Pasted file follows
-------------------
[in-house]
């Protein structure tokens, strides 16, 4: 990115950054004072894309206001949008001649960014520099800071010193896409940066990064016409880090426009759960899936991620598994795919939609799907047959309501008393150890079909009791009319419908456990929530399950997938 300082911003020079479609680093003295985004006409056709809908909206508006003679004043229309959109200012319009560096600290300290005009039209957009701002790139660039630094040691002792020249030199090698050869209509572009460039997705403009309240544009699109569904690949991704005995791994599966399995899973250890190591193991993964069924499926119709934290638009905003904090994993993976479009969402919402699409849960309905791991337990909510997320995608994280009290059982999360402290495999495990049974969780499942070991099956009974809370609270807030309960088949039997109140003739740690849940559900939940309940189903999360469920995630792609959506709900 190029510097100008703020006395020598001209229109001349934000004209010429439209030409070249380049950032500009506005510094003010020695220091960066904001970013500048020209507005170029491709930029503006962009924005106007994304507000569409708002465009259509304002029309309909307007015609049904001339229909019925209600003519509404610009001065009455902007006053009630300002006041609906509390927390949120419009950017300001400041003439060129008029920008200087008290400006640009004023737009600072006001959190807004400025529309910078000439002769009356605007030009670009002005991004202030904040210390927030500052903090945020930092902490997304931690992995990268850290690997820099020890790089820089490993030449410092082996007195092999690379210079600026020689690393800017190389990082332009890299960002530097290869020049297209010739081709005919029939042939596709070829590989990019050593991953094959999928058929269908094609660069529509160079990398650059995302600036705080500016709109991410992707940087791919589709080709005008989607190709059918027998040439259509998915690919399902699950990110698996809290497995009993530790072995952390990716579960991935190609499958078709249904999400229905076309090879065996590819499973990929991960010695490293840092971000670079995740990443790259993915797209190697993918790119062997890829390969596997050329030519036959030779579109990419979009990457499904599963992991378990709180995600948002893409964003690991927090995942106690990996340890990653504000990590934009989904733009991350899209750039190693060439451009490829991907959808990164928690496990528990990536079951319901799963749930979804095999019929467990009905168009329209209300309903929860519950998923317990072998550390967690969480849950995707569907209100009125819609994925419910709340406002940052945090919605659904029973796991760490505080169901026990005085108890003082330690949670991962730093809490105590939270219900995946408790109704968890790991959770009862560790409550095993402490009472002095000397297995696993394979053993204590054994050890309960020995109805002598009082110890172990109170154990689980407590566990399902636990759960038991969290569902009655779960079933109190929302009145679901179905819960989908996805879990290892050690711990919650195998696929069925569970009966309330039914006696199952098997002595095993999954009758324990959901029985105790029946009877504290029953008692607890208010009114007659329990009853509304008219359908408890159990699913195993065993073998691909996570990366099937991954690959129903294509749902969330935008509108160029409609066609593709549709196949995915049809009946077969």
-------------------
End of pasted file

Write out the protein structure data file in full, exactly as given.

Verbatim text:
[in-house]
């Protein structure tokens, strides 16, 4: 990115950054004072894309206001949008001649960014520099800071010193896409940066990064016409880090426009759960899936991620598994795919939609799907047959309501008393150890079909009791009319419908456990929530399950997938 300082911003020079479609680093003295985004006409056709809908909206508006003679004043229309959109200012319009560096600290300290005009039209957009701002790139660039630094040691002792020249030199090698050869209509572009460039997705403009309240544009699109569904690949991704005995791994599966399995899973250890190591193991993964069924499926119709934290638009905003904090994993993976479009969402919402699409849960309905791991337990909510997320995608994280009290059982999360402290495999495990049974969780499942070991099956009974809370609270807030309960088949039997109140003739740690849940559900939940309940189903999360469920995630792609959506709900 190029510097100008703020006395020598001209229109001349934000004209010429439209030409070249380049950032500009506005510094003010020695220091960066904001970013500048020209507005170029491709930029503006962009924005106007994304507000569409708002465009259509304002029309309909307007015609049904001339229909019925209600003519509404610009001065009455902007006053009630300002006041609906509390927390949120419009950017300001400041003439060129008029920008200087008290400006640009004023737009600072006001959190807004400025529309910078000439002769009356605007030009670009002005991004202030904040210390927030500052903090945020930092902490997304931690992995990268850290690997820099020890790089820089490993030449410092082996007195092999690379210079600026020689690393800017190389990082332009890299960002530097290869020049297209010739081709005919029939042939596709070829590989990019050593991953094959999928058929269908094609660069529509160079990398650059995302600036705080500016709109991410992707940087791919589709080709005008989607190709059918027998040439259509998915690919399902699950990110698996809290497995009993530790072995952390990716579960991935190609499958078709249904999400229905076309090879065996590819499973990929991960010695490293840092971000670079995740990443790259993915797209190697993918790119062997890829390969596997050329030519036959030779579109990419979009990457499904599963992991378990709180995600948002893409964003690991927090995942106690990996340890990653504000990590934009989904733009991350899209750039190693060439451009490829991907959808990164928690496990528990990536079951319901799963749930979804095999019929467990009905168009329209209300309903929860519950998923317990072998550390967690969480849950995707569907209100009125819609994925419910709340406002940052945090919605659904029973796991760490505080169901026990005085108890003082330690949670991962730093809490105590939270219900995946408790109704968890790991959770009862560790409550095993402490009472002095000397297995696993394979053993204590054994050890309960020995109805002598009082110890172990109170154990689980407590566990399902636990759960038991969290569902009655779960079933109190929302009145679901179905819960989908996805879990290892050690711990919650195998696929069925569970009966309330039914006696199952098997002595095993999954009758324990959901029985105790029946009877504290029953008692607890208010009114007659329990009853509304008219359908408890159990699913195993065993073998691909996570990366099937991954690959129903294509749902969330935008509108160029409609066609593709549709196949995915049809009946077969």